Polar bears and walruses return to Pacific Arctic ice for the first time in 20 years

Polar bears and walruses return to Pacific Arctic ice for the first time in 20 years


Scientists are observing an unusual cooling process in the Pacific Arctic against the backdrop of global warming. This natural phenomenon has allowed polar bears and walruses to resume their customary lifestyle on the ice and to stop wading ashore.

“First of all, we can talk about lower temperatures in Chukotka and Alaska because walruses have stopped showing up in coastal areas, where they lived over the past 20 years. No walruses were sighted this year < … > This is not abnormal, the situation is returning to normal. For the last 20 years, there was an abnormal warming process. Current sea-ice formations are not as thick as they were 40 years ago, but they are approaching these levels. I am delighted to say that the walruses and the bears have been given a respite,” said Anatoly Kochnev, PhD (Biology), a research associate with Beringia National Park and an expert on marine mammals.

According to the scientist, ice/ice-floes remained in coastal waters all summer long, and walruses that have been setting up huge coastal breeding grounds for the past few years stayed on these ice formations.

“They are adapted to this, and they need ice-floes. Earlier, there were no walruses on the shore in these coastal areas, and the bears seldom ventured there because they were quite happy staying on ice-floes. They began to wade ashore only when sea-ice formations melted away because they needed a place to relax. Walruses choose capes protected from the winds, while staying ashore. They drift on ice-floes, and they don’t have to waste energy on moving around: They can dive from ice-floes, eat something on the seabed, return to the ice-floes and sleep to their heart’s content. Their ice-floes will drift to other areas while they are asleep, and the walruses will dive again in the new location,” the specialist said.

Kochnev noted that, over the past 20 years, the walruses had faced a difficult situation when ice-floes formed later than usual. They had to swim for hundreds of kilometers from coastal breeding grounds in order to find food. There are few areas with large concentrations of mollusks and worms, the mainstay of the walruses’ diet. Walruses have to spend a lot of their energy on making these two-way trips, that is, from breeding grounds to feeding areas and back.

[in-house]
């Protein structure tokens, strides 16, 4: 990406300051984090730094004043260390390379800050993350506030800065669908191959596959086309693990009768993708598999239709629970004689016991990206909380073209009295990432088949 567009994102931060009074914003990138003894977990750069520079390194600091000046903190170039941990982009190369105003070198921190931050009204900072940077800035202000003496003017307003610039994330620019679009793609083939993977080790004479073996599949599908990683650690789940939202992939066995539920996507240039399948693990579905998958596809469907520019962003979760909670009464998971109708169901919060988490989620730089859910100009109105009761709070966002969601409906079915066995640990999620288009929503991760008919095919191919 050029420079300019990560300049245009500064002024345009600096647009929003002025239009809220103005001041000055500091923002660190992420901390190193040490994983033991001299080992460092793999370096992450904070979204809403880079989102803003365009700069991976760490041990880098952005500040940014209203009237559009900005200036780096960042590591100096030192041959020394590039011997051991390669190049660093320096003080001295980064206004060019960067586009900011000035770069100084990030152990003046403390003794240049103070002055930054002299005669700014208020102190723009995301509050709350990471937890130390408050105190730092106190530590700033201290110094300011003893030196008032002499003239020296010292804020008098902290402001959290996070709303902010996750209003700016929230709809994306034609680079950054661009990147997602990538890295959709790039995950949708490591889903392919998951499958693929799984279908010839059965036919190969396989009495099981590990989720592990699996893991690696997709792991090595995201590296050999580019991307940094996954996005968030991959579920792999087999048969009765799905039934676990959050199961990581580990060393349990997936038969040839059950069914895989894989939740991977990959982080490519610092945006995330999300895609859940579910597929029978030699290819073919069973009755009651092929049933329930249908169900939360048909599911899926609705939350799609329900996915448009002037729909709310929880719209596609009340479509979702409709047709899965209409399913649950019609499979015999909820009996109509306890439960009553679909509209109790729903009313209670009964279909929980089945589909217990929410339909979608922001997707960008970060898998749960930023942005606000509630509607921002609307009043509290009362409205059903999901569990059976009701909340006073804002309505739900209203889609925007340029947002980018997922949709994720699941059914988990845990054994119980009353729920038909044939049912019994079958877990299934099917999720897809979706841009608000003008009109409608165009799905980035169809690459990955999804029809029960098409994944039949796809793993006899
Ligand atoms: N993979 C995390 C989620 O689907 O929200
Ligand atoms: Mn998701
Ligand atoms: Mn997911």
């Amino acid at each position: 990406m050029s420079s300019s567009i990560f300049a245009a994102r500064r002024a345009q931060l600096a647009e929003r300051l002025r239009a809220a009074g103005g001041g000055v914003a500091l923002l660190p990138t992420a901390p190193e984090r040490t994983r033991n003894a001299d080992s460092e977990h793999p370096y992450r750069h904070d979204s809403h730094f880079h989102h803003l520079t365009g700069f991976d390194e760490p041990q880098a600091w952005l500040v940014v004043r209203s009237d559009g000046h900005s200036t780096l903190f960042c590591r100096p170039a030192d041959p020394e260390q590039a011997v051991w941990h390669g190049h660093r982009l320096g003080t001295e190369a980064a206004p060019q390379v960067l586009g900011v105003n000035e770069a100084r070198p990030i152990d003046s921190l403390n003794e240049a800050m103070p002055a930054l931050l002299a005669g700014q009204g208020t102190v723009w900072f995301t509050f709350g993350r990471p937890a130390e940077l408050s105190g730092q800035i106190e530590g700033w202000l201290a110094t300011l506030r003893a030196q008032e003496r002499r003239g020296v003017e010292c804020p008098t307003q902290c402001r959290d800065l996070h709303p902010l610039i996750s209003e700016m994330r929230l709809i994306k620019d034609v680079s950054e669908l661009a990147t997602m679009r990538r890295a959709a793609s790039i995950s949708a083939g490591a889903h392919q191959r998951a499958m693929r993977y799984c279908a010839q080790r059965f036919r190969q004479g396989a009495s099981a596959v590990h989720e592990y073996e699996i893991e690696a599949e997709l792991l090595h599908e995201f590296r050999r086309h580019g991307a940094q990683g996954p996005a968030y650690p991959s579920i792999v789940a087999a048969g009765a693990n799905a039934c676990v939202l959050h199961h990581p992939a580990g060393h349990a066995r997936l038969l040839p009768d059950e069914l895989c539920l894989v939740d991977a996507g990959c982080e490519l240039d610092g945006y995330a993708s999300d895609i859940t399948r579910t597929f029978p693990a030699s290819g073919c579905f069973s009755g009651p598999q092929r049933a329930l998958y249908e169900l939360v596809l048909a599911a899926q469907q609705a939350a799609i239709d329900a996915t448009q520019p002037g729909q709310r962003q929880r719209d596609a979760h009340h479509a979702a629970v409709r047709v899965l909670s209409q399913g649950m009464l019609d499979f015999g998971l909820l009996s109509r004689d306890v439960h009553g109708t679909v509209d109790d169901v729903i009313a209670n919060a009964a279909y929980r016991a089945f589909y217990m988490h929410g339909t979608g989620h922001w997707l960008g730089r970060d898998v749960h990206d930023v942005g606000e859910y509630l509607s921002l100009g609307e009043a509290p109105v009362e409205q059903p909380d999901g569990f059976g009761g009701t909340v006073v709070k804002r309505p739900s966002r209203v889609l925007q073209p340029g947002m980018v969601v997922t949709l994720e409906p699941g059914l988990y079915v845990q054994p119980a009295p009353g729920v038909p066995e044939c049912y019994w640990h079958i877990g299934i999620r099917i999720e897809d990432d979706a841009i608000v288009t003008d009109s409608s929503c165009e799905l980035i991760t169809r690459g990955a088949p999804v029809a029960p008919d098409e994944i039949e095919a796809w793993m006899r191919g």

“Although they ate a lot, they grew thinner and thinner because they spent more energy. There were many thin and emaciated animals, and their mortality rates also soared. They are now staying on ice-floes, and life is fantastic. The bears are also leaving for the ice-floes. The problem is that they are unable to hunt seals when there are no ice-floes. They like seals better than walruses because the seals are tastier and fatter, and because it is easier to hunt them. Unlike walruses, seals have no tusks for hitting back,” the scientist noted.

In the past few years, dwindling sea-ice formations have forced the walruses to wade ashore en masse, and the polar bears have also followed suit. The situation compelled these predators to start feeding on walruses. Polar bears used to hunt walruses in the past but only rarely. Now, they started attacking walruses on a regular basis, due to the warming process and dwindling ice-floes, he explained.

“Now that sea-ice formations have appeared, they no longer have to take their chances and attack walruses. They can feed calmly on seals. This year, polar bears who used to wade ashore near Cape Schmidt all the time (in previous years) stayed on ice-floes and went ashore only during storms that broke their ice-floes apart. The sea calmed down a day or two later, ice-floes formed once again, and the bears returned there again. There were many seals on the ice,” the scientist noted.

He added that, in 2021, ice-floes had carried polar bears further east, than usual, to areas where they were rarely seen before. The scientist believes that the 2021 cooling trend on the Chukotka coast is temporary, and that the overall warming trend will resume.

“It will be great if this trend dies out. Earlier, we were worried about the bears and the walruses because dwindling sea-ice formations impact their populations and threaten the animals’ existence. However, sea-ice formations would expand in the event of a sustained cooling trend, and there will be no threat to the animals. In such a case, we would have to change our research priorities and see how the warmer years had affected the animals, and whether they are using their newly-acquired skills,” Kochnev said.

According to the scientist, research methods will change because it will be more difficult to watch the animals among the ice-floes. Specialists will have to use remote tracking methods and to deploy icebreakers.

“But we will no longer be concerned about the animals’ future, although we need five to ten years to establish whether this cooling trend is sustainable, rather than temporary,” the biologist said in conclusion.